LAUREL COUNTY, Ky. — What I’m trying to do with this column, at least in the beginning, is to comment on the events and personalities that made up the first 100 years of Laurel County’s history, and to do it in a more or less chronological order.
We are fortunate that, in our county, official records have not been lost to fire or other disasters (as has happened in many places) so that we still have access to old marriage, land, and court records at the county courthouse. However, the lack of a newspaper during the first forty- plus years of our history means that information on events and institutions of that period is sketchy. If not for historians like John J. Dickey and Russell Dyche, we would know even less.
Dyche has left a good history of Laurel Seminary, the first institution of higher education in the county, in a small booklet on the subject written in 1943. In it he quotes another chronicler of the past, C. B. Faris, who was on the Board of Trustees for Laurel Seminary from the time it began.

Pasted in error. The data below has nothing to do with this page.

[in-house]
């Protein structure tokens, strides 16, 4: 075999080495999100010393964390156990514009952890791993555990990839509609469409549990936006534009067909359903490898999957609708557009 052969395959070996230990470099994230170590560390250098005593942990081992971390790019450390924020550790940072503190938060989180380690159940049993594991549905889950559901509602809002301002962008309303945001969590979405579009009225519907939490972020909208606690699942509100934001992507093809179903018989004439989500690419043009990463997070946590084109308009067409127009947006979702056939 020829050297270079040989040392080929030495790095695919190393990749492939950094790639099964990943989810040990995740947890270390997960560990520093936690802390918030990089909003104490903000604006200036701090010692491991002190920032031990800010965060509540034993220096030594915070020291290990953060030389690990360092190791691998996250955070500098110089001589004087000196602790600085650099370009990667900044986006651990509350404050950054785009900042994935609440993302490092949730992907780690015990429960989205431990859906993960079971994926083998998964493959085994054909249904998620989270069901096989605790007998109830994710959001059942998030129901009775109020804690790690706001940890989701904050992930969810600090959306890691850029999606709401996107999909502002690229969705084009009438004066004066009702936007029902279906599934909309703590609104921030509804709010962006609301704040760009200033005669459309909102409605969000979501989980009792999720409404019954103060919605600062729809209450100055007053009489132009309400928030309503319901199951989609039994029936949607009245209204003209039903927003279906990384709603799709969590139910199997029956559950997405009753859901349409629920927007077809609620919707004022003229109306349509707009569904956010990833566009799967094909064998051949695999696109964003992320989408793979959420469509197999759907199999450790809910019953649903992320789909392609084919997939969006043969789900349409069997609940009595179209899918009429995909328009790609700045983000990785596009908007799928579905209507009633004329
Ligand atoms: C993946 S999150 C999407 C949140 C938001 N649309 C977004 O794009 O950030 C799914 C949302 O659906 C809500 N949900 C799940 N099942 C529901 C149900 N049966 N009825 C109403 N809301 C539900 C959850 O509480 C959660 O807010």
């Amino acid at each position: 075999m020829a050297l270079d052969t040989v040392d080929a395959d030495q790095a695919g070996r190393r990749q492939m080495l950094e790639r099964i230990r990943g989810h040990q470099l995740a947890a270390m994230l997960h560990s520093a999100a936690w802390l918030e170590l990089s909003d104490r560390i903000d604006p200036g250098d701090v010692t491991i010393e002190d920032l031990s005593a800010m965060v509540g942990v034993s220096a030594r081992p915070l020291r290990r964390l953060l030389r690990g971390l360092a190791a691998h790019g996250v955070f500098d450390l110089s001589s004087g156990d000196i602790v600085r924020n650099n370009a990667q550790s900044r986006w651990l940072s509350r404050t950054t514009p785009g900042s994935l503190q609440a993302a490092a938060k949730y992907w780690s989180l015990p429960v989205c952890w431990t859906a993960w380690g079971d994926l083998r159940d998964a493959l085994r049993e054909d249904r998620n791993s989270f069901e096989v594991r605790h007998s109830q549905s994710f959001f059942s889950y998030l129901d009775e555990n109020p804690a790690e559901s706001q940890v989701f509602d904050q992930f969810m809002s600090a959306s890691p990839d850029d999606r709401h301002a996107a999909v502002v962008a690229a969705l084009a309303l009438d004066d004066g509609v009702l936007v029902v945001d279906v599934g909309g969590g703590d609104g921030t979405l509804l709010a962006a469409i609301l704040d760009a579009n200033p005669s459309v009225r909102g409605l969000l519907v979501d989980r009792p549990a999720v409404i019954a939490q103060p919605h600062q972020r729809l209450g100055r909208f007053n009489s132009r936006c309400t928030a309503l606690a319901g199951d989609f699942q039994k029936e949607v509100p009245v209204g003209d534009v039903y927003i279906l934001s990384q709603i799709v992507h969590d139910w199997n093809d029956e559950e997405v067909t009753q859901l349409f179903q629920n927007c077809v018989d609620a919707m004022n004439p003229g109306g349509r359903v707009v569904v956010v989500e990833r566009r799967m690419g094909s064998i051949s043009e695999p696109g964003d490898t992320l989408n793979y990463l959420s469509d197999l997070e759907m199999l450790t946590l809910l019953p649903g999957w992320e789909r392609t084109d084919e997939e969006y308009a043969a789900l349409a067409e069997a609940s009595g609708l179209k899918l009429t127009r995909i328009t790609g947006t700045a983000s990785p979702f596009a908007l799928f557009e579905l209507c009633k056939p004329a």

Remember that a few weeks ago I wrote about the state’s making provision for establishment of schools to individual counties by giving them unused land in other parts of the state which they could sell to fund school buildings and equipment. And remember that Laurel’s county court was woefully negligent in taking advantage of this provision and so the land, and the money it could have brought in, lay dormant for years and years.
In the mid 1850s, C.B. Faris and other citizens finally became impatient enough to take action and petitioned the legislature to pass a law giving control of these funds to a Board of Trustees. This act was passed on March 10, 1856, and Faris, George P. Brown, and John Pitman were appointed trustees and made a corporation with full power to sell the lands the county had been given way back in the 1830s, collect the money, erect and furnish a building to house a seminary of learning, and to run this establishment as they saw fit.